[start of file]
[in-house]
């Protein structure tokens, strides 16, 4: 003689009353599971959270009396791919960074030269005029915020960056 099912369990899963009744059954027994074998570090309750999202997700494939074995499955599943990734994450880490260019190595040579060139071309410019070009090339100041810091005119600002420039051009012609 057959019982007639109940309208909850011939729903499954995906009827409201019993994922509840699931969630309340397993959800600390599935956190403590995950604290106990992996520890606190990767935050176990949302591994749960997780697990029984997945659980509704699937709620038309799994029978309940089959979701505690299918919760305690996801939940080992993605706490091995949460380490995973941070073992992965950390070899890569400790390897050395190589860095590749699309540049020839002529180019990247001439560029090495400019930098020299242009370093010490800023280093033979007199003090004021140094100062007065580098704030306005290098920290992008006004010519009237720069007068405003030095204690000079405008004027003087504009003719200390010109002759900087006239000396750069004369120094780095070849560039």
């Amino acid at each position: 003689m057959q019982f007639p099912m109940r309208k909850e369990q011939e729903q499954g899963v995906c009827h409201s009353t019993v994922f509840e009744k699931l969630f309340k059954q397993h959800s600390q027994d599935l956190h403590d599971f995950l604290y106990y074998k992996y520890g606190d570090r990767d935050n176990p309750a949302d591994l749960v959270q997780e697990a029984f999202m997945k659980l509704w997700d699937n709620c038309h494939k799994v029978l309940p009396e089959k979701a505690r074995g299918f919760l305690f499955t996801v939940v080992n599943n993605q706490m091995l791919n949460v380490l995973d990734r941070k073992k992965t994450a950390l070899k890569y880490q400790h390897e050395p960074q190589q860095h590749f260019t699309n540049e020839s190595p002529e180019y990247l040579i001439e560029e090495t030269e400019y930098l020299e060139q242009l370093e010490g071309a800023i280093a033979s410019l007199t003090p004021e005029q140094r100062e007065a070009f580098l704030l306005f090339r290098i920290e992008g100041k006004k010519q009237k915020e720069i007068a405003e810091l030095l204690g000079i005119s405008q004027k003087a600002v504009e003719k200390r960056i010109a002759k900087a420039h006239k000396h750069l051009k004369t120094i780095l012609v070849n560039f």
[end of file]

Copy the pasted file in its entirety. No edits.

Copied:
[in-house]
């Protein structure tokens, strides 16, 4: 003689009353599971959270009396791919960074030269005029915020960056 099912369990899963009744059954027994074998570090309750999202997700494939074995499955599943990734994450880490260019190595040579060139071309410019070009090339100041810091005119600002420039051009012609 057959019982007639109940309208909850011939729903499954995906009827409201019993994922509840699931969630309340397993959800600390599935956190403590995950604290106990992996520890606190990767935050176990949302591994749960997780697990029984997945659980509704699937709620038309799994029978309940089959979701505690299918919760305690996801939940080992993605706490091995949460380490995973941070073992992965950390070899890569400790390897050395190589860095590749699309540049020839002529180019990247001439560029090495400019930098020299242009370093010490800023280093033979007199003090004021140094100062007065580098704030306005290098920290992008006004010519009237720069007068405003030095204690000079405008004027003087504009003719200390010109002759900087006239000396750069004369120094780095070849560039």
């Amino acid at each position: 003689m057959q019982f007639p099912m109940r309208k909850e369990q011939e729903q499954g899963v995906c009827h409201s009353t019993v994922f509840e009744k699931l969630f309340k059954q397993h959800s600390q027994d599935l956190h403590d599971f995950l604290y106990y074998k992996y520890g606190d570090r990767d935050n176990p309750a949302d591994l749960v959270q997780e697990a029984f999202m997945k659980l509704w997700d699937n709620c038309h494939k799994v029978l309940p009396e089959k979701a505690r074995g299918f919760l305690f499955t996801v939940v080992n599943n993605q706490m091995l791919n949460v380490l995973d990734r941070k073992k992965t994450a950390l070899k890569y880490q400790h390897e050395p960074q190589q860095h590749f260019t699309n540049e020839s190595p002529e180019y990247l040579i001439e560029e090495t030269e400019y930098l020299e060139q242009l370093e010490g071309a800023i280093a033979s410019l007199t003090p004021e005029q140094r100062e007065a070009f580098l704030l306005f090339r290098i920290e992008g100041k006004k010519q009237k915020e720069i007068a405003e810091l030095l204690g000079i005119s405008q004027k003087a600002v504009e003719k200390r960056i010109a002759k900087a420039h006239k000396h750069l051009k004369t120094i780095l012609v070849n560039f």